Monday, July 28, 2008


Main Street in Frisco just continues to be a happening place. If you build it, they will come (as Field of Dreams would have it). Lochranns Irish Pub next door continues to make money hand over fist, so why not build a second location of an established Tex-Mex eatery in the same building? Mattitos has been operating in Dallas for years, first in Oak Lawn, then moving to the present location on Routh in 1992, serving quality Tex-Mex in a festive atmosphere, with no dishes over $23. The concept must be working like gangbusters for the Northern Suburbanites; when I first tried to review this place about a month ago, I was told there would be an hour-long wait. Since a Texan cannot have too many Tex-Mex choices, I bundled my lovely wife the Rock Star into our motorized conveyance and, taking care to leave a little earlier this time, made the drive up the tollway again one recent Friday.


This time the promised wait was only twenty minutes, so we settled into the convival bar with the now-ubiquitous lighted coaster (Note to self: Must buy stock in whatever company manufactures these things, as they are obviously making a killing.) Lots of brick, tile, and faux-distressed wood with adjacent outdoor patio (which will undoubtedly get lots more use as summer turns to fall). Prowling waiters attended to drink needs quickly, and soon enough we were led into one of the smaller dining areas, each separated by a net curtain. A large party was setting up in an adjacent dining area, and in another, a rehearsal dinner was getting under way. No questions here that Downtown Frisco is definitely the place to be these days.


Chips were thin and crispy, and the accompanying salsa was thin but packed plenty of heat. Said heat was put to good use to give extra zest to the queso, which had a nice thick consistency, but was a touch on the bland side for my taste. Much better with a dash of salsa. My bride selected a chicken and cheese enchilada plate. The cheese enchilada with chili gravy proved all a Tex-Mex fan could ask for, with great flavor, but as is often the case in such classic-style joints, the chicken enchilada was good but uninspiring. My advice: Stick with the beef, cheese, and pork options and you can't go wrong, and the Oscar platter I ordered proved the point with an excellent pork tamal (tamale), very good crispy beef taco, and again, the excellent cheese enchilada. Rice and beans were well seasoned, and my wife really enjoyed her souplike borracho beans, which for her is saying a lot, because she usually doesn't like any beans that are not green. We paired our feasts, as usual, with Mexican beers and boxed up plenty of leftovers for the journey home.


Service was well-paced and nicely unobtrusive; when you don't notice it, it's a good thing. Website is, which has thankfully been updated to include the new location. A continuing source of frustration for me as a reviewer is to have to search the internet for info on a place that is obviously open and going great guns. So many people are internet-savvy these days, I don't understand why it's too often still treated as an afterthought.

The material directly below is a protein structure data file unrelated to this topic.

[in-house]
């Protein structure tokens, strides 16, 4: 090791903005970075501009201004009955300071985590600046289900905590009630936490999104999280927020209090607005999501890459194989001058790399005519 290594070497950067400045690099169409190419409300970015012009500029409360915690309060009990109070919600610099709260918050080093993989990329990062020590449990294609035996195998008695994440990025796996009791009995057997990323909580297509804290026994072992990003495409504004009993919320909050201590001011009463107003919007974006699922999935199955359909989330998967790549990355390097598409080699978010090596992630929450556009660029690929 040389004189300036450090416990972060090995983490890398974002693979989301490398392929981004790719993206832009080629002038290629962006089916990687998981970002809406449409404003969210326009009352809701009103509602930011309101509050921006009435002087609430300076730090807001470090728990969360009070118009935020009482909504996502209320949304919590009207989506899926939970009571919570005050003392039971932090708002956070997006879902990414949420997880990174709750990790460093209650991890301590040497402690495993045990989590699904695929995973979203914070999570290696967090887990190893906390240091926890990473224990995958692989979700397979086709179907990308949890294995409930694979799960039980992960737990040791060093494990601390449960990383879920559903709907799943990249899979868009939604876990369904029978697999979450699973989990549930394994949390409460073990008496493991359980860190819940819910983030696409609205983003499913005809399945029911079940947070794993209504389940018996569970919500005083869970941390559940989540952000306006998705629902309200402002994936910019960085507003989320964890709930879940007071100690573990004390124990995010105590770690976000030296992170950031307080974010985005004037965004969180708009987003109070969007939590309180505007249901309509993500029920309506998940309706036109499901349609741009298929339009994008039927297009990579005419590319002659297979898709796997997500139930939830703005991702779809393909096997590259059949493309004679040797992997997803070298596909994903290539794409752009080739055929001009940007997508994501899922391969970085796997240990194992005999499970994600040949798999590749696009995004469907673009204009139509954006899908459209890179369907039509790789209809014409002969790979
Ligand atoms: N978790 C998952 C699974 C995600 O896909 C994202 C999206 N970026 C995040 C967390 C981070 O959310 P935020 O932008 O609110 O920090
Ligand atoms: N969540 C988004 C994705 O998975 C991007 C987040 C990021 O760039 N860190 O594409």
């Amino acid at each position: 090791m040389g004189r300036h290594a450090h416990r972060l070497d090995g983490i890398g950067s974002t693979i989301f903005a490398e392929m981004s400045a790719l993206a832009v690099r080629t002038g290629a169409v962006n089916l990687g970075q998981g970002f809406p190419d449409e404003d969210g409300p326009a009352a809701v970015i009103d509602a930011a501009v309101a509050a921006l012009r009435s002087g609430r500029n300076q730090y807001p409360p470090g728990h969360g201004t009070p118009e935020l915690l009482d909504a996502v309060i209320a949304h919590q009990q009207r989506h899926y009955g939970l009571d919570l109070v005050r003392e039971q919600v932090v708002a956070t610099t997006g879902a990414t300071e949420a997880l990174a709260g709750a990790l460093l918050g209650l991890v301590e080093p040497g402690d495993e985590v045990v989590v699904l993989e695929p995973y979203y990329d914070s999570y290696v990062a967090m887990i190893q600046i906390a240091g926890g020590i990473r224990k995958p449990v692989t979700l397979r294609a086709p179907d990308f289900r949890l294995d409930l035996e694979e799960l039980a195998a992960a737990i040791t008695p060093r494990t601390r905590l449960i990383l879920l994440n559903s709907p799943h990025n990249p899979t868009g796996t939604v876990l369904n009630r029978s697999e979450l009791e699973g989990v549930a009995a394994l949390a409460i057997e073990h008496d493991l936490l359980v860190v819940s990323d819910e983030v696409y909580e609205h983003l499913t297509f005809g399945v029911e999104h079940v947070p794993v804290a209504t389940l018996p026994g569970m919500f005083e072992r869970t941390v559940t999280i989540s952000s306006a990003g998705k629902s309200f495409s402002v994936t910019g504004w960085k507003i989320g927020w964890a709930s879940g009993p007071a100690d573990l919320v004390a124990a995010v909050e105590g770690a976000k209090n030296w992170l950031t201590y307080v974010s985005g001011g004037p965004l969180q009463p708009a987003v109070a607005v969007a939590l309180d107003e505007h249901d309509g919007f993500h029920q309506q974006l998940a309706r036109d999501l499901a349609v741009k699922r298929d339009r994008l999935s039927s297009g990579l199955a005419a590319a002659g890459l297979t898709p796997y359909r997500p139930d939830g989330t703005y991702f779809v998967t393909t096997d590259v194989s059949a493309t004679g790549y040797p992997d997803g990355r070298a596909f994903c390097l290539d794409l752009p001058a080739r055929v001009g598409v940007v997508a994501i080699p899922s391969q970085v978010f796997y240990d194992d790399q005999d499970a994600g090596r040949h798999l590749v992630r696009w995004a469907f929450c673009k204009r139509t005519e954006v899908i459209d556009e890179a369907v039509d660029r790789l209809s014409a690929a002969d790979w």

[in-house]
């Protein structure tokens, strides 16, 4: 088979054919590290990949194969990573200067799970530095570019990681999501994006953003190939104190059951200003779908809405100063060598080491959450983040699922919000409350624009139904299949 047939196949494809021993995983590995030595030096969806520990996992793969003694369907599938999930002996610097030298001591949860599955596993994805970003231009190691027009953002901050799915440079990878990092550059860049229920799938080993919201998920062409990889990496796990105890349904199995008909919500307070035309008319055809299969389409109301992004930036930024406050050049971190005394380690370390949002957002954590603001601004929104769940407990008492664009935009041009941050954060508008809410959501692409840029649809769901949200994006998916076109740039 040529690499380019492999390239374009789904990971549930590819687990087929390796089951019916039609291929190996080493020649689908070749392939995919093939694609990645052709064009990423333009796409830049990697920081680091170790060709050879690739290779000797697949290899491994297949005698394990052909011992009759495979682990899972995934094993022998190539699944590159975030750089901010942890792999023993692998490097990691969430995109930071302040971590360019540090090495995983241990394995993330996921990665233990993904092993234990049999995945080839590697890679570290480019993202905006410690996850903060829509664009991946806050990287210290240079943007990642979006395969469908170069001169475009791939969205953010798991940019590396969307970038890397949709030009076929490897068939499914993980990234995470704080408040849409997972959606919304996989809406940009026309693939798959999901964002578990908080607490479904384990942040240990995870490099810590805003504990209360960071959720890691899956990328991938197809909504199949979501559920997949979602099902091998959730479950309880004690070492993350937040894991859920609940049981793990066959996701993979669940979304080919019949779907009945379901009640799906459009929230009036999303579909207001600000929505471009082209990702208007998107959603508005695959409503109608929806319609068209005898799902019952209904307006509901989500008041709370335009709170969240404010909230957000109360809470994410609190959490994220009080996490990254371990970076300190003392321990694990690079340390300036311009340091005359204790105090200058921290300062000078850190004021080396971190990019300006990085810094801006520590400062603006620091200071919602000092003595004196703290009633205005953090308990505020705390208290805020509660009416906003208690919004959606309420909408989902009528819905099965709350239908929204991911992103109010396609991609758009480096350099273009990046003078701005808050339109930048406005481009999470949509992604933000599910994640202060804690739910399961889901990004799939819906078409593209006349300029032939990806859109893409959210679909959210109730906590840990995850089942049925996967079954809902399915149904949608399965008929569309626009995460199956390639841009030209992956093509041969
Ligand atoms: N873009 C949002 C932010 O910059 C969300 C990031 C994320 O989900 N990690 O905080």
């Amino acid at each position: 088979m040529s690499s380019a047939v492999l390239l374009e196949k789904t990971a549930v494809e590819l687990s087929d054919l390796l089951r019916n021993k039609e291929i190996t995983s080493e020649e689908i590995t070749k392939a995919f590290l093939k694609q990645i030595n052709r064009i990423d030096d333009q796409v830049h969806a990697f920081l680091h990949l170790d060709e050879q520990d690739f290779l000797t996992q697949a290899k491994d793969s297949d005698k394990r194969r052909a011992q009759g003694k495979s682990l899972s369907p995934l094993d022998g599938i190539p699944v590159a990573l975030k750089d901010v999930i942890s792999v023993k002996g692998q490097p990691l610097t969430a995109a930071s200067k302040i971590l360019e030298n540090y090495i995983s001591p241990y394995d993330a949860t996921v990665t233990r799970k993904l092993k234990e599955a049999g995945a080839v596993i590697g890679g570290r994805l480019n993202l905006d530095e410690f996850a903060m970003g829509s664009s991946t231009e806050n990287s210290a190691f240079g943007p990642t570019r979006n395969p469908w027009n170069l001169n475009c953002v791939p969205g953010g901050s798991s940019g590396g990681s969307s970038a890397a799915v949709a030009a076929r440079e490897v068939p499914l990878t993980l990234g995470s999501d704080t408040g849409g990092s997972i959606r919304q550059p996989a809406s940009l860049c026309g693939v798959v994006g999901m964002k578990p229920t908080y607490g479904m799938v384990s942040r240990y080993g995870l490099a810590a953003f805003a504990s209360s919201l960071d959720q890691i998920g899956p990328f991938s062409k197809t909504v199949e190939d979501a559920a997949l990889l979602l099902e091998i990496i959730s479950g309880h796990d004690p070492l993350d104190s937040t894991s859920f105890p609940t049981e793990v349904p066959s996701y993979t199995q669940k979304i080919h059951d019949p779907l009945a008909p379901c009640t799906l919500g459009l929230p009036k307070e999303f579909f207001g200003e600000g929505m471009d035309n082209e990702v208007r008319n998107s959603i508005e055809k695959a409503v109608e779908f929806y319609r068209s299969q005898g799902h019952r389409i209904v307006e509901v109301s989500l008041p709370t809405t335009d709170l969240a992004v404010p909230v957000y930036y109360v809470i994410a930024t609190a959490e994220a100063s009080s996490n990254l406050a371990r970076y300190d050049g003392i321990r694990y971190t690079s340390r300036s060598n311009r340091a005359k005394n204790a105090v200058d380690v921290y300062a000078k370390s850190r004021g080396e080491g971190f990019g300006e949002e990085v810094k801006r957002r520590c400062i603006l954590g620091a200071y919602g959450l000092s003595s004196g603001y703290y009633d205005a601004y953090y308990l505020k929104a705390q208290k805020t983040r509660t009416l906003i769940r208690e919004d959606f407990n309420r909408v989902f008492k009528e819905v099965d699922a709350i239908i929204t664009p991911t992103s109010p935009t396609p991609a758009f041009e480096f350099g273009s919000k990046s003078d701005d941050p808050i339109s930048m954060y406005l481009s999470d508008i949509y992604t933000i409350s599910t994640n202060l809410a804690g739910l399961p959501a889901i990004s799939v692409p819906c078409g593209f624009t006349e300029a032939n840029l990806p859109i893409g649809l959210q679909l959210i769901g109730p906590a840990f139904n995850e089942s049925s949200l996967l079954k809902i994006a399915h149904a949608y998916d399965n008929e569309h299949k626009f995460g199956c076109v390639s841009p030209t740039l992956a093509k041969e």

Mark one more successful Tex-Mex joint in the books, and obviously the Mattitos family have another hit on their hands. Come see what's happening soon, and as always:


Saturday, July 26, 2008

Wine Corner Review #26: Torre di Pietra Cabernet Sauvignon

I promise: One of these days, I'll actually spend more time investigating North Texas wines and wineries. You have my word on it. But, what can I say? For now, my hearts in the highlands (as William Saroyan would have it), specifically the Texas Hill Country. Direct to you from Winery Row, that lovely stretch of 290 just outside Fredericksburg, we bring you a most marvelous cab in the most decidedly un-cabernet drinking season of summertime. Most folks might wait for cooler weather to drink hearty wines, but hereabouts in Texas, we make our own rules. So, if I want to quaff Torre di Pietra's Cabernet Sauvignon, then I'm just gonna do it, and no Wine Police are gonna stop me.

The robe of the Torre di Pietra Cabernet Sauvignon is bright midnight (as Jim Morrison would have it) laced with brown burgundy. The nose is sharp with sulfites and minerals and wisps of black pepper. Very chewy/crunchy, kind of like a Butterfinger, with notes of berry and spice. This cab would definitely benefit from a few seasons in the cellar; when you choose to bring it out, please do so with steak or wild game. Website is, and you really should do your soul some good and drive to that part of the state to see the winery for yourself. Send your heart to the highlands of Texas soon, and remember:


Saturday, July 19, 2008

Tales From The Bar Side #3: Fuji Yama Japanese Restaurant